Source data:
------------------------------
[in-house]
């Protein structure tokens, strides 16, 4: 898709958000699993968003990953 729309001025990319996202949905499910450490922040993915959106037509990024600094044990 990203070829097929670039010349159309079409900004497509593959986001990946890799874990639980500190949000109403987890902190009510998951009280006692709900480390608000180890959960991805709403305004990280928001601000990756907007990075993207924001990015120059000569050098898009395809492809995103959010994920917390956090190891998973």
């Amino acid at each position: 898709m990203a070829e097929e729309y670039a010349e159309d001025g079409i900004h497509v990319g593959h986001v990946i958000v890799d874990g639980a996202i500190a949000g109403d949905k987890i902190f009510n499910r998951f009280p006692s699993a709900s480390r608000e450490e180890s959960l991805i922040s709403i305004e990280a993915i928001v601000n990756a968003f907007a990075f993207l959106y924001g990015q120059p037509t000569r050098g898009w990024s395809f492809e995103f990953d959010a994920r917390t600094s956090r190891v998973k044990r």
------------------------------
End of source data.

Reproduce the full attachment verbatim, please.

[in-house]
């Protein structure tokens, strides 16, 4: 898709958000699993968003990953 729309001025990319996202949905499910450490922040993915959106037509990024600094044990 990203070829097929670039010349159309079409900004497509593959986001990946890799874990639980500190949000109403987890902190009510998951009280006692709900480390608000180890959960991805709403305004990280928001601000990756907007990075993207924001990015120059000569050098898009395809492809995103959010994920917390956090190891998973």
């Amino acid at each position: 898709m990203a070829e097929e729309y670039a010349e159309d001025g079409i900004h497509v990319g593959h986001v990946i958000v890799d874990g639980a996202i500190a949000g109403d949905k987890i902190f009510n499910r998951f009280p006692s699993a709900s480390r608000e450490e180890s959960l991805i922040s709403i305004e990280a993915i928001v601000n990756a968003f907007a990075f993207l959106y924001g990015q120059p037509t000569r050098g898009w990024s395809f492809e995103f990953d959010a994920r917390t600094s956090r190891v998973k044990r």